The message is designed to look legitimate as the logos and theme used looks just like the ones from Apple. However, after proceeding, users are redirected several times and are finally asked to fill in some personal details and agree to terms of service of the competition. What users do not realize is that they just subscribed to an expensive music service which costs $49.99 a month. Unless they manually decline the offer, their credit card will be charged monthly.
“Win an iPhone X.” Similarly to above-described scam, this fake message also promises users an iPhone X. Victims might fall into this trap easily, especially those who never encounter digital scams before. The price for this expensive gift is minimal – users merely have to pick the “correct” gift box.
Unsurprisingly, every guess made is always correct (nevertheless, each of the users does not know that and think that they are fortunate). Soon after “guessing correctly” users are congratulated and prompted to enter personal details, such as bank account details, name, phone number and similar data. This information might be used for such serious crimes like identity theft as you can never be sure who you are disclosing your personal data to.
Iphonewinstoday.com scam. Typically, adware is causing redirects to this website. Nonetheless, users are also asked to open the “correct” gift box which gives them a chance to win a brand new iPhone X. Not surprisingly, the gift box is correct again! Then, victims are led to a page where they are required to enter personal details. It is explained that the e-mail address will be used in case the “lucky guest” wins the prize. However, it is merely a trick to extort personal information and use it for illegal purposes, such as identity theft.
Additionally, the redirects to Iphonewinstoday.com might also promote other fake gifts, such as Samsung Galaxy phones, expensive gift vouchers and similar. Regardless of the prize, none of these false alerts should be trusted.
“You've Been Selected To Test iPhone 9.” is the newest scam which started spreading in March 2018. This hoax offers users a possibility of testing the newest – iPhone 9 – version of iPhone before it reaches public eyes. It is not surprising that any Apple supporter would be extremely excited about such opportunity. What is more, crooks suggest a change of obtaining 128GB iPhone X for free! All they have to do is merely participate in a short survey and answer few questions.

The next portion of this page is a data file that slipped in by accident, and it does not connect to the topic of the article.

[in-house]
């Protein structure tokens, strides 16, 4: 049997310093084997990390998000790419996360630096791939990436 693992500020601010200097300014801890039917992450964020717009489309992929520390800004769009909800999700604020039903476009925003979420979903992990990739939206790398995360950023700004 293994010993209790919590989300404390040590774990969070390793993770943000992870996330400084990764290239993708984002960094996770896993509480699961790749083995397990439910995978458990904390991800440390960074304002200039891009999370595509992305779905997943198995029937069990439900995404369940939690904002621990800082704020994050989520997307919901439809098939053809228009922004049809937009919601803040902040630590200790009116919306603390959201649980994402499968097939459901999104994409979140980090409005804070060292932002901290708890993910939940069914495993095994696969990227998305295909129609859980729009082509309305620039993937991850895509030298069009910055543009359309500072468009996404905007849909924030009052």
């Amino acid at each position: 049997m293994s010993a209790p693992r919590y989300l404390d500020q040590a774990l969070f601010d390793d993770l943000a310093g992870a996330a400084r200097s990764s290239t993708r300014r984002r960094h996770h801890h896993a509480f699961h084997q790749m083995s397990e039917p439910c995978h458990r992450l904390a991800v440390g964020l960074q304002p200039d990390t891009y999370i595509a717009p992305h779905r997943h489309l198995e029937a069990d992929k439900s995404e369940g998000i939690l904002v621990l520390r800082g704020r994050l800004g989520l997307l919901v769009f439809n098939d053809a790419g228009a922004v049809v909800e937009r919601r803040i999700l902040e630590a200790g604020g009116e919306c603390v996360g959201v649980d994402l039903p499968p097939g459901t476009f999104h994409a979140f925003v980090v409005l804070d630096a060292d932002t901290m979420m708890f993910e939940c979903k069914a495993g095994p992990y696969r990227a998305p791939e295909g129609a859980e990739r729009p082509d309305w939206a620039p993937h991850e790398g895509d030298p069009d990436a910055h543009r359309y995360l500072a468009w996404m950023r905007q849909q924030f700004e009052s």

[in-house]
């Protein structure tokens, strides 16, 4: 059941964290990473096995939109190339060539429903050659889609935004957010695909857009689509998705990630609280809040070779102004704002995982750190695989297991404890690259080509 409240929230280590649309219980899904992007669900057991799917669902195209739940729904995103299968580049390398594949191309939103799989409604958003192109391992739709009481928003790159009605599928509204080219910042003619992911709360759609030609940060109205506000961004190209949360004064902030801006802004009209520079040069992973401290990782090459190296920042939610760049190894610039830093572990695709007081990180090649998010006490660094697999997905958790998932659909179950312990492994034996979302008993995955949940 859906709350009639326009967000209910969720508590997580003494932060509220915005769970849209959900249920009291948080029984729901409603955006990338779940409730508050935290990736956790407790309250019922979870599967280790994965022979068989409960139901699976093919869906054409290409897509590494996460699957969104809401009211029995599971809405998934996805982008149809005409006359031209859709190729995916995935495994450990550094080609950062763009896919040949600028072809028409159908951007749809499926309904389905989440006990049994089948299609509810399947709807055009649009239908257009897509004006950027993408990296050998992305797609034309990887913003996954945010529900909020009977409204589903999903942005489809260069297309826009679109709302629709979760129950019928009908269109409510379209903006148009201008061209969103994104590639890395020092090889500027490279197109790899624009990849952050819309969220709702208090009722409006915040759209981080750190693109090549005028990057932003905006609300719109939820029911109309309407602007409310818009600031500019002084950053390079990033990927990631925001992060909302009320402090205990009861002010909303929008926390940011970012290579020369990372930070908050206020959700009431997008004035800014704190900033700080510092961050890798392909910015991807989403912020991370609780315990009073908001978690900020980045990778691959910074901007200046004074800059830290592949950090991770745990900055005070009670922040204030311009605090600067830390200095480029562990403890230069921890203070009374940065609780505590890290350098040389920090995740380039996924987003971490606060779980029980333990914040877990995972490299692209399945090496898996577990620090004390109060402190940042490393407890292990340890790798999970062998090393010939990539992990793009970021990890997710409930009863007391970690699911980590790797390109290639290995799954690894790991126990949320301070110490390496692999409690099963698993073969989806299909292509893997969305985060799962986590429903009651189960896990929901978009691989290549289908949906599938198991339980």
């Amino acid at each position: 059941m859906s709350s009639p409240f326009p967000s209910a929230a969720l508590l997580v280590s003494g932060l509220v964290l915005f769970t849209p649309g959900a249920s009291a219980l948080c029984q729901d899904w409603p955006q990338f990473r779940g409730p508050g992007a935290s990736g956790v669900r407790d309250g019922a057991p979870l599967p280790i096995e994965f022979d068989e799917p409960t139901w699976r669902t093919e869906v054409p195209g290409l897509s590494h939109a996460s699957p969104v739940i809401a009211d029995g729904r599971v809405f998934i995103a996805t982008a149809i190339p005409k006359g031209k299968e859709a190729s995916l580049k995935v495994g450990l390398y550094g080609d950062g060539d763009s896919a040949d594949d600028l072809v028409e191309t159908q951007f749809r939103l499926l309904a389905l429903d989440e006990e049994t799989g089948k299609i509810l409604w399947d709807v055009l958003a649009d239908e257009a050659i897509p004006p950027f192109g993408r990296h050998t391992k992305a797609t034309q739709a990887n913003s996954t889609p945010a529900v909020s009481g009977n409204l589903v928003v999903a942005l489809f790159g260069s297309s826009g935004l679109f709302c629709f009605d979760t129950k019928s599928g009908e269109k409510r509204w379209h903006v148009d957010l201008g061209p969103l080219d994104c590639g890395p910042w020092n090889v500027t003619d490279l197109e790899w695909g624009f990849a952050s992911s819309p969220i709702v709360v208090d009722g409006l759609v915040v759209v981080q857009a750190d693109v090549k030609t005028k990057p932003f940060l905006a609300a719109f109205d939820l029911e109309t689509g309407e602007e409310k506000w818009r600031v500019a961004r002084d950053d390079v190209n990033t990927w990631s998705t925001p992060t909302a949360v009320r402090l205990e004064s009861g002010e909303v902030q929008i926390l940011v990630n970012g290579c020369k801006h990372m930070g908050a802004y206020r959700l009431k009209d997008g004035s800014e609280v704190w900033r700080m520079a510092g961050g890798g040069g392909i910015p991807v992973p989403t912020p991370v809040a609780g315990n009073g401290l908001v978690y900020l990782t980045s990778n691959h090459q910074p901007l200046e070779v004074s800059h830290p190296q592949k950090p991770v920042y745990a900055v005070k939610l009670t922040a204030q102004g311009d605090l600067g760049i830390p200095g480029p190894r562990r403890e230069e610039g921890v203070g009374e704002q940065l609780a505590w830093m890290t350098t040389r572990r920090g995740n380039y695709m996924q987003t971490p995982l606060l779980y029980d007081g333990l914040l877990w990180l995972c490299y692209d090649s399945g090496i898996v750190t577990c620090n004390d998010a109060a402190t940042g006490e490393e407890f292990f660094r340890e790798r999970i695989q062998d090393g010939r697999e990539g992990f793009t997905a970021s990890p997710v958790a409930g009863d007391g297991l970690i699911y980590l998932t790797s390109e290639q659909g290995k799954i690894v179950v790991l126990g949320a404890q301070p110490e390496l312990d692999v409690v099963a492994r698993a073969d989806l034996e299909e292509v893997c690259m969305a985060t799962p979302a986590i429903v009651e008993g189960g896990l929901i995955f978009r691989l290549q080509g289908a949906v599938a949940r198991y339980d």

It is evident that questions asked are only there to create the illusion that participants are actually doing something in exchange for the gift. Soon after finishing the survey, victims are requested to enter their full name, address, email address and telephone number.
It is clear that Apple is not behind these messages and would never look for participants in such way. Thus, do not trust this fake pop-up if you encounter it.
Regardless which scam you encounter – never participate in it. Remember, when the deal sounds too good to be true – it usually is. All crooks want is your money or personal data. Thus, ignore these scams and uninstall adware causing these messages.
Pegasus malware practices an excessive spying on Apple users
This spying software is one of the best illustrating samples that Apple, especially iOS devices, can be infected with malware and, in fact, one of the most daunting. It has been spotted in August 2016. The malware is suspected to have been developed by an Israeli company NSO group which has been notoriously known for developing spyware.
The malware does not target random targets, but only selected users. They receive deceptive SMS messages with links. If clicked, they would download the spyware designed for non-jailbroken iPhone devices. It functions on the basis of three zero-day day vulnerabilities.
Once it gets activated fully, it would exert a complete surveillance on a user. It spies both, easily accessible and encrypted, messages as well as it can listen to audio files. Another problem is that it is capable of self-destructing if it does not connect to a remote Command and Control server for 60 days. The malware developers also designed an Android counterpart of Pegasus malware.
Due to the elaborate behavior and structure, it is quite troublesome to detect this malware. It does not reveal any of its presence signs in the Activity Monitor, let alone iPhone devices which do not have such tool. You will need to download additional programs for detection and perform certain steps. More information on Pegasus removal is provided here.